Just a warning straight up that I am an amateur photographer, and that I am still learning all the fun things that photographers do, or can do with the basic equipment out there in the world of photography, such as owning only one external flash and creating epic works of art with it. Although I like to think that my flash is top of the line, (in the Sony world it is) but I know that it is how you use your tools that counts, and not how big and expensive they are – right. I am sure some will disagree, oh well.
During this shoot I hired two very expensive models, Mini and Moe. They were just as eager to do this shoot as I was. They were wonderful to work with, and I am sure that they took as much out from this experience as I did. They were natural born models for this type of work, and they were worth every penny I shelled out for their services. I hope to work with them again soon.
My weapon of choice for the flash is the Sony HVL-F58AM. It is the top end of the Sony Flash in the Alpha collection. I went with the unit becuase Sony Alphas has the proprietary hot-shoe, which is a major strike against owning a Sony Alpha camera. The hot-shoe is the plug that the flash attaches to the top of the camera with. Only Sony products can attach to Sony Alphas without buying a $200.00 CND hot-shoe adapter so you can use other manufacturer’s products with the camera.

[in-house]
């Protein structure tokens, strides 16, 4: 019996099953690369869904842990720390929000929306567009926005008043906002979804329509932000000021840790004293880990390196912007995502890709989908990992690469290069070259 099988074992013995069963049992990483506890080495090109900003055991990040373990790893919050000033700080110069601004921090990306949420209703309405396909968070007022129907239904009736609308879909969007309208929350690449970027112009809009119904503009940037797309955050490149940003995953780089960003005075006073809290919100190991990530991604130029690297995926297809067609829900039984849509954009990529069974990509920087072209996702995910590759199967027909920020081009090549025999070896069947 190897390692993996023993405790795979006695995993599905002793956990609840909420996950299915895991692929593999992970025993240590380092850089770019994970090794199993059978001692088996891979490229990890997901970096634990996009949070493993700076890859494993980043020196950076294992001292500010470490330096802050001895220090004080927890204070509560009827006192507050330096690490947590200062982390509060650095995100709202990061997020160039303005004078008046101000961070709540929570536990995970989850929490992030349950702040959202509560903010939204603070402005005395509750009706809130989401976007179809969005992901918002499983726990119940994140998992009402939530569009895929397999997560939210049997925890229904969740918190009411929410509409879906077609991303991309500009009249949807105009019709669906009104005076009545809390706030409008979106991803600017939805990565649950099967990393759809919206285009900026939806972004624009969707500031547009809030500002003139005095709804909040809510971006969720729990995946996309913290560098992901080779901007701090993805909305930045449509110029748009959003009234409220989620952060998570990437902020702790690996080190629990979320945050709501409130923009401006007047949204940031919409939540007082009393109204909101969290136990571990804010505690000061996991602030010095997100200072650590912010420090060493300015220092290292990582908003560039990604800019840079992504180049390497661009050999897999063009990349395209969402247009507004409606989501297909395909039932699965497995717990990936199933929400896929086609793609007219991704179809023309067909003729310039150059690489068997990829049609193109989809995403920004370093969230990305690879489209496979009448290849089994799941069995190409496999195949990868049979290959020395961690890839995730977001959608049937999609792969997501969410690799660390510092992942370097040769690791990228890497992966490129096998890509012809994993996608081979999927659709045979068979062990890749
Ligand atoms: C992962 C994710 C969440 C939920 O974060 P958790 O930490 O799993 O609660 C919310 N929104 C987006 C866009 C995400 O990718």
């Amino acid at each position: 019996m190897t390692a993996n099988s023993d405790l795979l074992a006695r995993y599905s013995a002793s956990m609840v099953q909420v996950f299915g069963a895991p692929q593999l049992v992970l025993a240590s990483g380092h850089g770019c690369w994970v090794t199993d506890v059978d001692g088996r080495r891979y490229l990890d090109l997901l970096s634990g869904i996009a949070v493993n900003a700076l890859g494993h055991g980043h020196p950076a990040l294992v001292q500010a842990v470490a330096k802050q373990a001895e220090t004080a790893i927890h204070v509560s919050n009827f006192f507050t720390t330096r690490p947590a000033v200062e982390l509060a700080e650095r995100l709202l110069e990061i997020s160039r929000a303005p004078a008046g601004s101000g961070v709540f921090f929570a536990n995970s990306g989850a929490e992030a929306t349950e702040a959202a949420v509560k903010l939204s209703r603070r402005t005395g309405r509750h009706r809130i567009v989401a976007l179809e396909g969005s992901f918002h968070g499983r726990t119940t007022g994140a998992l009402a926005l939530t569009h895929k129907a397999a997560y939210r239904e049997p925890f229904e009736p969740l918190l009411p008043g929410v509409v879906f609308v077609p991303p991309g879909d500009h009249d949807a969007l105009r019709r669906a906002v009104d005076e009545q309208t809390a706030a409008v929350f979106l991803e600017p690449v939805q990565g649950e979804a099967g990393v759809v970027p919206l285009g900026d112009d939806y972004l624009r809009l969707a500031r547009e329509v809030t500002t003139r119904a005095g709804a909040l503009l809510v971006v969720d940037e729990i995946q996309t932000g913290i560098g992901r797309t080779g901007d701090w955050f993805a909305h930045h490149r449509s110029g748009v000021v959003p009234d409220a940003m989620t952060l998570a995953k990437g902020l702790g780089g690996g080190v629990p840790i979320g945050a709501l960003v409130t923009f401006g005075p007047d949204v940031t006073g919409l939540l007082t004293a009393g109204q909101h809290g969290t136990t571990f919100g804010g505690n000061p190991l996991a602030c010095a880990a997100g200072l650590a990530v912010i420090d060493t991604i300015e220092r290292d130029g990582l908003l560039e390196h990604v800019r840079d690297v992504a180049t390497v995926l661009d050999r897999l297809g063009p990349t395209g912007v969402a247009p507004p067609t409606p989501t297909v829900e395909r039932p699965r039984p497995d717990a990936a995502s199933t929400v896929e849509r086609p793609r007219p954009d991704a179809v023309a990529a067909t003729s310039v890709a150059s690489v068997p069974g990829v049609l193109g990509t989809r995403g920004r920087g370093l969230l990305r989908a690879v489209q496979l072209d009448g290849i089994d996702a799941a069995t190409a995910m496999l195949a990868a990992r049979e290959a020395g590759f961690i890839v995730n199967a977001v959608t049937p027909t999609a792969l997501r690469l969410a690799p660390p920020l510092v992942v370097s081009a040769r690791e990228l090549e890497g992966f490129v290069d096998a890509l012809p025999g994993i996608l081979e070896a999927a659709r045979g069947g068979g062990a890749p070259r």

These first two shots were just your basic bounce shots; pointing the flash up in the air at the ceiling and having part of the light reflect downwards on the models. Reflecting the light this way defuses the harsh light from the flash and lights up the area behind and above the models. If I had a white muslin (back drop) I am sure the shots would have looked brighter, but I am on a shoestring budget, the brown blanket is all I have at this time.
Next, I was getting creative with the positioning of the flash. I sat the flash on the floor and aimed it up at the ceiling right in front of Mini and Moe. Neat effect, but a little to harsh with the light. This shot makes them look scary!
Finally, I found that you can never have too much light from just one flash. You can always adjust the camera and lens settings to accommodate the light. I think I nailed it with this last shot. Lots of light and hardly any harsh shadows – I am very happy with this last shot.
I think for my next investment I would like to use a light box, or umbrella with a light stand to go with my flash. I really need something to properly defuse the light with, and I am thinking that the studio light box might be the best piece of gear to have. Just stick the flash inside the light box, and the white cloth will evenly defuse the light. Next pay cheque!
Again, I like to thank Mini and Moe for their patients and willingness to work with me on this shoot. I much appreciate them and their hard work they did here!
ADDED: I need to make a correction with my terminology: I keep saying “light box,” but actually what I mean is Softbox. Please see the Wikipedia link for Softbox. And this site too, for better examples: Home Made Softbox.